A Wanderer in the Perfect City: Selected Passion Pieces
...[U]npredictable in the way that only the best nonfiction can be....I found myself thinking of the "Bhagavad-Gita,.".What struck me was the idea of non-attachment....Weschler writes, One works and works at something, which then happens of its own accord....its happening cannot be said to have resulted from all that work, the way effects are said to result from a series of causes."-M.G. Lord, "The New York Times Book Review"
A few months ago, a friend I was talking with began to tell me about a friend of his named Gary Isaacs, who was working at the downtown headquarters of one of the city's top investment houses as an executive in the division monitoring the savings-and-loan crisis. Though Isaacs was just thirty-two years old, my friend recounted, he had previously worked on the Street in several other capacities as well, and before that he'd had a notably successful career in an entirely different field; what's more, it seemed he was about to quit this one, too, and to head off in yet another direction. When I asked my friend what the previous career had been, and, for that matter, what the new one was going to be, he replied that it would be far more entertaining for me to hear the whole story from the man himself, which is how, a few days later, I came to find myself in the sleek elevator of one of downtown's better-known headquarters zooming up towards I didn't have the faintest idea what.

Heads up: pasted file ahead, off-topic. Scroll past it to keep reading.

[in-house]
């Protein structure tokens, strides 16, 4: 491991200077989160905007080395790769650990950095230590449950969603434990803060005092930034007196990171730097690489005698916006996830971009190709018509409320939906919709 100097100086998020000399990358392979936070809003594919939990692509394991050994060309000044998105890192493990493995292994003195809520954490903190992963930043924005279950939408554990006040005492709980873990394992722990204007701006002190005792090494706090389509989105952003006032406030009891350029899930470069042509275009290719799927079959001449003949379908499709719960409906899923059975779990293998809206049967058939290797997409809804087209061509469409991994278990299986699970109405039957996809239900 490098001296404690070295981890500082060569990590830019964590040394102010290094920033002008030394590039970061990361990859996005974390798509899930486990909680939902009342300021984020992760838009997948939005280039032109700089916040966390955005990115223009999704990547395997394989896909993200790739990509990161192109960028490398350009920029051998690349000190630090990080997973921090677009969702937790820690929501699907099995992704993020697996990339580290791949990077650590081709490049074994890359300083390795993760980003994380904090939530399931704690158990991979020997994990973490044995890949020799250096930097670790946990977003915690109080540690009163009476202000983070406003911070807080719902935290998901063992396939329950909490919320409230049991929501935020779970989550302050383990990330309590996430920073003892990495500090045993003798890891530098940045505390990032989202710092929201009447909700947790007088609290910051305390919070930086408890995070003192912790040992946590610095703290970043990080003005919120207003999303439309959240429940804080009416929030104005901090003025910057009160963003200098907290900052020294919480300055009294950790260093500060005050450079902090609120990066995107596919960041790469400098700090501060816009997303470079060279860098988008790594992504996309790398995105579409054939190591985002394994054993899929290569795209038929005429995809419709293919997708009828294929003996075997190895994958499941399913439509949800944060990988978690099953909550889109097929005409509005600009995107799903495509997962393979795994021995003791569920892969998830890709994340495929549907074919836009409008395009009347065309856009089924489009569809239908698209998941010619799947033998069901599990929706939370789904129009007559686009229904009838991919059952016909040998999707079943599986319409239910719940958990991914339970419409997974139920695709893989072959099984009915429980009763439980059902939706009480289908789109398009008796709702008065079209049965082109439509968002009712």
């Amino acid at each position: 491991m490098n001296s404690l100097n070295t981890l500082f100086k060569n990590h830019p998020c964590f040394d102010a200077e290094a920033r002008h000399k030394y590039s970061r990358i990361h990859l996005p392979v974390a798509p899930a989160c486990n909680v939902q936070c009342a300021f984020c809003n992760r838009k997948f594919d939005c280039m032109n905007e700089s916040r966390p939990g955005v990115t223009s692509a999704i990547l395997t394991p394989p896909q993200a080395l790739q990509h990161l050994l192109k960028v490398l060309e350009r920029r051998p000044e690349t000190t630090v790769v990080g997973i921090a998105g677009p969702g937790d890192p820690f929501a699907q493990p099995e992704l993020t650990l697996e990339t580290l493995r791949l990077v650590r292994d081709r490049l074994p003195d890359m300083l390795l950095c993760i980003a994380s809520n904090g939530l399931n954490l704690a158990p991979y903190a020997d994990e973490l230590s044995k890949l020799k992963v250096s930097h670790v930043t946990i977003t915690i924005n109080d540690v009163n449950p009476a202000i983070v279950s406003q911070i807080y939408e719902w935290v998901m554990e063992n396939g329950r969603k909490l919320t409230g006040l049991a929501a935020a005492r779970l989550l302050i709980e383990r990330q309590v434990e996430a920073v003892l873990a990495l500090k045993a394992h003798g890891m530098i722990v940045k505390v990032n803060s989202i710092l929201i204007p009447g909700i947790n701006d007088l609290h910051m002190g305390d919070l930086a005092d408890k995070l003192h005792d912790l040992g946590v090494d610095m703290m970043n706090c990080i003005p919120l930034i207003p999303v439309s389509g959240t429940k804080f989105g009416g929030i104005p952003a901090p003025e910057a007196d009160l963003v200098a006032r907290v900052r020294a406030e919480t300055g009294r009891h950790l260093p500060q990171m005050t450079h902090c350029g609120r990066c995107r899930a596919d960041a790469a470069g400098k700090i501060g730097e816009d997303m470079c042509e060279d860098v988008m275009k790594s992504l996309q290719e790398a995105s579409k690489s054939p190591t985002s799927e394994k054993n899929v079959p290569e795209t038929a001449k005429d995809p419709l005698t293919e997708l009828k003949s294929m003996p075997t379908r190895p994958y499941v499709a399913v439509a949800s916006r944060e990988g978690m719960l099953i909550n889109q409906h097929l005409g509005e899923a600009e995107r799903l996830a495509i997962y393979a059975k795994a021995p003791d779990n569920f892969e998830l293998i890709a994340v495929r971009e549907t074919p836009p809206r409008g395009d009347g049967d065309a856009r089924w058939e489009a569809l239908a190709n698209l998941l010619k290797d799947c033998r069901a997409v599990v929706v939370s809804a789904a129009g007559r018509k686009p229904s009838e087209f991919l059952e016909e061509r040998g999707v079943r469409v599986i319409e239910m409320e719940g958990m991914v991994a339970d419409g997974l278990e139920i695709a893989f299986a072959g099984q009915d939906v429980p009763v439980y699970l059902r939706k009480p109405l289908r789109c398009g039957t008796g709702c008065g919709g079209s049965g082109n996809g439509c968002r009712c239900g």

"Mr. Weschler has an extraordinary power to catch the crucial moment in people's lives--that moment (of passion or conviction) which suddenly alters the course of a life. Such 'conversions' may be absurd or tragic, or delightful, or sublime--we see all of these, and more, inthese sometimes very odd, but intensely human, and beautifully told tales." -Oliver Sacks
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